14 Monstera Deliciosa
Costa Farms

With its thick, Swiss cheese–like leaves and tropical feel, the Monstera deliciosa is a perfectly bold plant that can truly thrive in an apartment. They can tolerate many levels of sunlight and even grow under fluorescent lights. While you should water your Monstera regularly, it can survive a missed watering every now and then.

15 Red Prayer Plant
Rooted Greenery

Striking red veins against soft, dark green leaves make the Red Prayer plant an aesthete’s dream, and its low upkeep makes it perfect for apartment dwellers. It should be kept in low to bright indirect sunlight, watered regularly, and misted once a week, but it can tolerate low light every now and then.

16 Zebra Plant

The Haworthia, or zebra plant, is one of the easiest succulents to grow. Maxing out at only eight inches tall, they require low light and minimal watering. Haworthia can be placed in both open spaces like a living room or small, contained spaces like a bathroom. Plus, their striped leaves are subtly striking—the perfect complement to any design style.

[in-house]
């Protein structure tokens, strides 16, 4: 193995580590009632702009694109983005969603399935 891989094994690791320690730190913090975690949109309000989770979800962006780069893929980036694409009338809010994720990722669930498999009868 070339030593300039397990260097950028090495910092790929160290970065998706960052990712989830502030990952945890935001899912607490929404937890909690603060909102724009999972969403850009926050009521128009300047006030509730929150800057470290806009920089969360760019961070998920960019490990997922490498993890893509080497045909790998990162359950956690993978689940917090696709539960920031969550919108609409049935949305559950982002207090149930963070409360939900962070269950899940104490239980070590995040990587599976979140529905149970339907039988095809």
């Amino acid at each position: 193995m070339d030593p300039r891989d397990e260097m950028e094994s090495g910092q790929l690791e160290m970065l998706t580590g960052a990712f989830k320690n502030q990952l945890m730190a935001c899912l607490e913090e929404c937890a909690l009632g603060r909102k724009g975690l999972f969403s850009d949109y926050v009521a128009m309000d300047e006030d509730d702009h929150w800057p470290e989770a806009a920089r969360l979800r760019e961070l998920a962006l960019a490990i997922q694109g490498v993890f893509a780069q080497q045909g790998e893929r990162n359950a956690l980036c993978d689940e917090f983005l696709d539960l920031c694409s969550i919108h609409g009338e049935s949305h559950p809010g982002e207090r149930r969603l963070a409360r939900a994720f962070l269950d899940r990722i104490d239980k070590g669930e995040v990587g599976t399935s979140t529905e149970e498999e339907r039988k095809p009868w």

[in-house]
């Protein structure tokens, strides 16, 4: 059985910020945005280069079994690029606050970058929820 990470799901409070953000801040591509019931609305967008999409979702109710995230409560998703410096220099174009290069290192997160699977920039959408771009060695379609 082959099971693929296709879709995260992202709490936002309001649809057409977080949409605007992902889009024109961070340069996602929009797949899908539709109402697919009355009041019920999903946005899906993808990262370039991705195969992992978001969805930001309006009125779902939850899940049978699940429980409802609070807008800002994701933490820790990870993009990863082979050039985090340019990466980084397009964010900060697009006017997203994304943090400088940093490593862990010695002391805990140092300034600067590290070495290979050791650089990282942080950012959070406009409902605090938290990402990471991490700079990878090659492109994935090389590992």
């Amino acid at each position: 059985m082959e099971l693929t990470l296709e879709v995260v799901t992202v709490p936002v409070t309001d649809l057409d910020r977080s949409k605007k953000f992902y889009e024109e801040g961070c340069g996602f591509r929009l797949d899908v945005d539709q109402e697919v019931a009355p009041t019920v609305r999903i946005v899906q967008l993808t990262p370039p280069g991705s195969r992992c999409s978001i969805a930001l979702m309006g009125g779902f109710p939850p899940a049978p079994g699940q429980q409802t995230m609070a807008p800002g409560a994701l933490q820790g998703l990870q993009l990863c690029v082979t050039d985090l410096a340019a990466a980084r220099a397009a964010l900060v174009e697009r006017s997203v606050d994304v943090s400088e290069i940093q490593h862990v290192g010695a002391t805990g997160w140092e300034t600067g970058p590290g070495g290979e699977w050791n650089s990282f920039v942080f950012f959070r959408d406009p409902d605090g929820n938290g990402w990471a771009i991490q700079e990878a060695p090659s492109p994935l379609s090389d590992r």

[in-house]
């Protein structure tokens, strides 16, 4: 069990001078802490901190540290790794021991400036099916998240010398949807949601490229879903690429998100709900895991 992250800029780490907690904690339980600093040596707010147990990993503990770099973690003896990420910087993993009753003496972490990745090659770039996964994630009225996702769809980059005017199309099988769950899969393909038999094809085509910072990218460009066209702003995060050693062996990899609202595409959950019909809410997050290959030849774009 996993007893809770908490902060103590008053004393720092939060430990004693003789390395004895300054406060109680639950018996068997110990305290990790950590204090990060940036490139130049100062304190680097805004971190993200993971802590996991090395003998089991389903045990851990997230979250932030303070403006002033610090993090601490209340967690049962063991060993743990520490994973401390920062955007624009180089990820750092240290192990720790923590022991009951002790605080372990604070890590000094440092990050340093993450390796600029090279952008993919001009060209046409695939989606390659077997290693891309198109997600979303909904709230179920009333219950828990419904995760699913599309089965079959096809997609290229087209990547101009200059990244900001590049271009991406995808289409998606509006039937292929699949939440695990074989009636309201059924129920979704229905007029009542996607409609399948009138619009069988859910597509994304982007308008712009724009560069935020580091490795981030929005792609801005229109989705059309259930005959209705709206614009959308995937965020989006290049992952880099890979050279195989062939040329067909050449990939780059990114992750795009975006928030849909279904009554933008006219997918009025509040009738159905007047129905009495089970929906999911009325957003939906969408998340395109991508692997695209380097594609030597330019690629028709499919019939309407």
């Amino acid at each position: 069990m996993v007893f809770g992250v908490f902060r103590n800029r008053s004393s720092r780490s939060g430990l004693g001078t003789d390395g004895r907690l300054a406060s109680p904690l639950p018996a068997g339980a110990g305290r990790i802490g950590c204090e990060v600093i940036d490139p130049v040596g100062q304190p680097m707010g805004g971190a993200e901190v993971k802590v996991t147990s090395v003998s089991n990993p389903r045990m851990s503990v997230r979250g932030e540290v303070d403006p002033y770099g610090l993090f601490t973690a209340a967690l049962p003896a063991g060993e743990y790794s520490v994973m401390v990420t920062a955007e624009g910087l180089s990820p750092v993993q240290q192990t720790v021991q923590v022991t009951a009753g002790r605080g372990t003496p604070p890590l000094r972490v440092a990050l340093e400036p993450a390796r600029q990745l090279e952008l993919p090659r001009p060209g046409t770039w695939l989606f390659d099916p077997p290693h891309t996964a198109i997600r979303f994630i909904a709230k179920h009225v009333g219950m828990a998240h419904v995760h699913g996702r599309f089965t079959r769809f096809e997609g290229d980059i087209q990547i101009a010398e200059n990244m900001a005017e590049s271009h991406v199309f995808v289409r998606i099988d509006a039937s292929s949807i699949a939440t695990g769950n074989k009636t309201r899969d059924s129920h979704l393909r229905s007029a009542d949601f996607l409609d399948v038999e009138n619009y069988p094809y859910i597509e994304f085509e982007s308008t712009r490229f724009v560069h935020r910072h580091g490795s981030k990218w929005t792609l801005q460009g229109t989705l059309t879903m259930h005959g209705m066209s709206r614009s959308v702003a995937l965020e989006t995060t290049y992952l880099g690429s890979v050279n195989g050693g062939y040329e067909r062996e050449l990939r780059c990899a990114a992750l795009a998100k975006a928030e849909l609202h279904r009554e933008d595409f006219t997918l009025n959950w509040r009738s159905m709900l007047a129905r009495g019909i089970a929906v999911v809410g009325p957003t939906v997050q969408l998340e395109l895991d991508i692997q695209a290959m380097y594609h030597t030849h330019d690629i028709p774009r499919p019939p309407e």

17 Bird’s Nest Fern

Perfect for bathrooms or confined spaces, the bird’s nest fern can be hung or potted, making it a versatile option that can move around your apartment at ease. The large leaves and glossy finish are similar to a standard fern, and it can thrive in a low-light space.

18 Happy Bean Plant

If the name isn’t enticing enough on its own, there are plenty of reasons to love the happy bean plant. For one, it boasts thick, succulent leaves that look just like green beans, and it only grows about 10 inches tall. Bright but not direct sunlight is recommended, and it only needs to be watered sparingly.

19 Ficus Bonsai Tree
Brussel's Bonsai

Bonsai is the Japanese art of pruning in which small trees mimic the scale and shape of a full-size tree. Bonsais are perfect for apartments because of their size, and the ficus bonsai is one of the lowest-maintenance ones. The ficus bonsai thrives in warm environments, so indoors is ideal. They require high sunlight and can survive occasional over- or underwatering.